Bhopal, Oct 9: The ten-headed demon Ravana whose effigy is traditionally burnt down on Dussehra, is worshipped with all devotion and reverence in some places of Madhya Pradesh.
There is a tradition to worship Ravana -- symbol of evil -- in some villages of Vidisha, Damoh, Mandsaur and Ujjain districts on Dusshera.
A Damoh-based Sindhi family has been worshipping Ravana as their 'Isht Dev' (clan deity) from generations.
Harish Nagdev (32) is well-known in Damoh district as Lankesh (King of Lanka -- Ravana). He regularly worships his deity (the demon) with ample rites and rituals. Harish rhymes chants while giving a bath to the idol of Ravana and changing his clothes. He also performs an 'Arti' of his lord and also distributes the 'prasad'.
The family has a tea-stall at Ghantaghar area -- heart of the town, with a large picture of Ravana to fascinate the bygoers.
Every person, who comes to have a sip of tea, is bound to greet Harish by saying 'Jai Lankesh,' otherwise tea is not offered to him.
On the occasion of Dussehra, when entire town remains occupied in burning Ravana's effigy, this family enthusiastically worships their Lord.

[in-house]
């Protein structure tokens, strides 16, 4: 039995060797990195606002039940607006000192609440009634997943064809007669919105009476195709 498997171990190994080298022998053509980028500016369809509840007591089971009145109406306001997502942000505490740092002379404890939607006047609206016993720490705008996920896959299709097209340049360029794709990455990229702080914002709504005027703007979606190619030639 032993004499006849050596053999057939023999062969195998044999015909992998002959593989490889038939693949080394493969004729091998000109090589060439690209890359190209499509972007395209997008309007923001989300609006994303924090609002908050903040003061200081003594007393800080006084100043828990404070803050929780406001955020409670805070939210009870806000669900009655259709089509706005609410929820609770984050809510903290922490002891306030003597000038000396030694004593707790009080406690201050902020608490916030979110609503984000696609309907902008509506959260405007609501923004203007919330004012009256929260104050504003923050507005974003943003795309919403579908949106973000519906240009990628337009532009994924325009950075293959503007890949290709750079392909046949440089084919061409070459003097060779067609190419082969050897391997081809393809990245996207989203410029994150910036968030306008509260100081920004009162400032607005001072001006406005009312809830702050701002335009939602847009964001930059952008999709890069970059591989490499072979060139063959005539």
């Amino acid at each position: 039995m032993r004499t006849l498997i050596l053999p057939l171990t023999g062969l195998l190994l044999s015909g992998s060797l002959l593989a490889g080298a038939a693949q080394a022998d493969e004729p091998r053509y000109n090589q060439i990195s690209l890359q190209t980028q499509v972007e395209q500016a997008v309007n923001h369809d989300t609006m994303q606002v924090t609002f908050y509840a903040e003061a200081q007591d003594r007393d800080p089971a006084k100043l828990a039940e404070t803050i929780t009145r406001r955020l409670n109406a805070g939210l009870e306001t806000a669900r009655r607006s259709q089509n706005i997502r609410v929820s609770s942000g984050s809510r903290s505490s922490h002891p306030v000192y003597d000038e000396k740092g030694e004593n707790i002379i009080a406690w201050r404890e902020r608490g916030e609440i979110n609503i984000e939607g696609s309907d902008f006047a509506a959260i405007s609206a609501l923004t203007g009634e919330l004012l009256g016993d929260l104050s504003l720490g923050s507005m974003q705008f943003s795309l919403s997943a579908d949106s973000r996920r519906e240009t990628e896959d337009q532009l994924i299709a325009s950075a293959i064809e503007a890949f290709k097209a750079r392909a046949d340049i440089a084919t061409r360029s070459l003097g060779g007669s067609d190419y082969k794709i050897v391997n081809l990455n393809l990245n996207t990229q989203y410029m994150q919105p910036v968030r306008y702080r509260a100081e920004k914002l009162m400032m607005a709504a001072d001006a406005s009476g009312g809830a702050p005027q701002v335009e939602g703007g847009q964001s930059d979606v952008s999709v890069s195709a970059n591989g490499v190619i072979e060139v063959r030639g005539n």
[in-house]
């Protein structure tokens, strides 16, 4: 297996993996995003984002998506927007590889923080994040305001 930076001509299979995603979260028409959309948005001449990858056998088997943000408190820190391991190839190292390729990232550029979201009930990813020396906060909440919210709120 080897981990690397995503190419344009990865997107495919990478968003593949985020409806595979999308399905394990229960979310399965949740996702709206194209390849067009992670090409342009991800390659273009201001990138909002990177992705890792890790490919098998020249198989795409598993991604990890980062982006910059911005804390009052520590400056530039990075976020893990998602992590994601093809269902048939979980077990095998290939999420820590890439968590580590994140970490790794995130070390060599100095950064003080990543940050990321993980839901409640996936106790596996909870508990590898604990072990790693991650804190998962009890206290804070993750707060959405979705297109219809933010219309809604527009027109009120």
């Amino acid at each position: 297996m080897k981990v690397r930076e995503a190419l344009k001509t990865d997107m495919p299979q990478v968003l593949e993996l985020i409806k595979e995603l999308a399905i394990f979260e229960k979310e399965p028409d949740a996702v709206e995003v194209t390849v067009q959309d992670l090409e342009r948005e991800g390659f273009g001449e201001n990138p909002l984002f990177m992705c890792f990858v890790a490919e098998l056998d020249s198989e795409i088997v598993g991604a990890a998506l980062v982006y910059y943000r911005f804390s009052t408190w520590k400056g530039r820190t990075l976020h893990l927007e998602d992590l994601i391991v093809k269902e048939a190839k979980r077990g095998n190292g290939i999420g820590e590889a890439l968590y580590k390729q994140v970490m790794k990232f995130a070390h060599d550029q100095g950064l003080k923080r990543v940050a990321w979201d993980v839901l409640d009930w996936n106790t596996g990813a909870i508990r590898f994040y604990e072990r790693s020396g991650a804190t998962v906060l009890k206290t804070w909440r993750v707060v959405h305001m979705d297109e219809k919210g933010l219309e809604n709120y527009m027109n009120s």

The family strongly condemns the burning down of their deity's effigy and aspires to built a huge temple of Ravana. They HAVE sought funds from the government for the purpose.
In the same lines, denizens of Ravana village in Vidisha district also worship Ravana and consider him as their 'clan God'. They worship the huge lying idol of Ravana with all religious ceremonies on Dussehra.
Similarly, in Palita village of Vidisha district's Kurwal tahsil the denizens revere Meghnad -- son of Ravana. It is also worshipped in Samsabad.
In Chinli village of Mandsaur and Ujjain districts, there is a year-old tradition of paying obeisance to Ravana.
Dussehra or Vijayadashami is celebrated just after the nine-day Navratra celebrations, to mark the victory of good over evil.
Dussehra derived from the word -- Dus Hara -- means King of Lanka Ravana, a demon with 10 heads, defeated by Ram.
The festival is celebrated on the tenth day of the bright fortnight (Shukla Paksha) of the Hindu autumn month of Ashvin or Ashwayuja.
It is also celebrated as the day of victory to rejoice about Durga's triumph over the demon Mahishasura.